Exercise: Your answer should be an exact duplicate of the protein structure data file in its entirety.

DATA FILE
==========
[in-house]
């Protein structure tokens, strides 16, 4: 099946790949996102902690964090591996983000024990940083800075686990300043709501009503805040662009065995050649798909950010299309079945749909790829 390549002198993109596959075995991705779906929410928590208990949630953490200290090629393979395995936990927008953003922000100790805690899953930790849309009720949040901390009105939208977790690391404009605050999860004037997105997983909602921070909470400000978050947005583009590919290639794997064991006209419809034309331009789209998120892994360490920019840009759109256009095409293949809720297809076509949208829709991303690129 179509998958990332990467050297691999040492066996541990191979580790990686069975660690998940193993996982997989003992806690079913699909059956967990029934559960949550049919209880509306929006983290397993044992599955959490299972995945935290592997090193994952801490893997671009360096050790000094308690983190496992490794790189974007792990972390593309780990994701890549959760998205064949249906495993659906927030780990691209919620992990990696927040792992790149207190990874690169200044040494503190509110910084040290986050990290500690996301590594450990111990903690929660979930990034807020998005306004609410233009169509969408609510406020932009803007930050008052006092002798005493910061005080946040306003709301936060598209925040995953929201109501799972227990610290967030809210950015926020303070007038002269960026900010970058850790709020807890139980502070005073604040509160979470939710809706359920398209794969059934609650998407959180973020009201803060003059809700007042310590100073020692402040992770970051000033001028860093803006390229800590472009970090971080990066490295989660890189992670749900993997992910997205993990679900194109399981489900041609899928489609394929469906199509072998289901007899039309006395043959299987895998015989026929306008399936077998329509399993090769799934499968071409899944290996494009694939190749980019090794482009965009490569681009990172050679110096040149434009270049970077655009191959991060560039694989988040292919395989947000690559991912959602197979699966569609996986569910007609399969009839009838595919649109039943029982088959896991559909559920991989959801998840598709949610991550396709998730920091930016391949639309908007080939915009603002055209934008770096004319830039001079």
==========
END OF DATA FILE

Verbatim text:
[in-house]
């Protein structure tokens, strides 16, 4: 099946790949996102902690964090591996983000024990940083800075686990300043709501009503805040662009065995050649798909950010299309079945749909790829 390549002198993109596959075995991705779906929410928590208990949630953490200290090629393979395995936990927008953003922000100790805690899953930790849309009720949040901390009105939208977790690391404009605050999860004037997105997983909602921070909470400000978050947005583009590919290639794997064991006209419809034309331009789209998120892994360490920019840009759109256009095409293949809720297809076509949208829709991303690129 179509998958990332990467050297691999040492066996541990191979580790990686069975660690998940193993996982997989003992806690079913699909059956967990029934559960949550049919209880509306929006983290397993044992599955959490299972995945935290592997090193994952801490893997671009360096050790000094308690983190496992490794790189974007792990972390593309780990994701890549959760998205064949249906495993659906927030780990691209919620992990990696927040792992790149207190990874690169200044040494503190509110910084040290986050990290500690996301590594450990111990903690929660979930990034807020998005306004609410233009169509969408609510406020932009803007930050008052006092002798005493910061005080946040306003709301936060598209925040995953929201109501799972227990610290967030809210950015926020303070007038002269960026900010970058850790709020807890139980502070005073604040509160979470939710809706359920398209794969059934609650998407959180973020009201803060003059809700007042310590100073020692402040992770970051000033001028860093803006390229800590472009970090971080990066490295989660890189992670749900993997992910997205993990679900194109399981489900041609899928489609394929469906199509072998289901007899039309006395043959299987895998015989026929306008399936077998329509399993090769799934499968071409899944290996494009694939190749980019090794482009965009490569681009990172050679110096040149434009270049970077655009191959991060560039694989988040292919395989947000690559991912959602197979699966569609996986569910007609399969009839009838595919649109039943029982088959896991559909559920991989959801998840598709949610991550396709998730920091930016391949639309908007080939915009603002055209934008770096004319830039001079």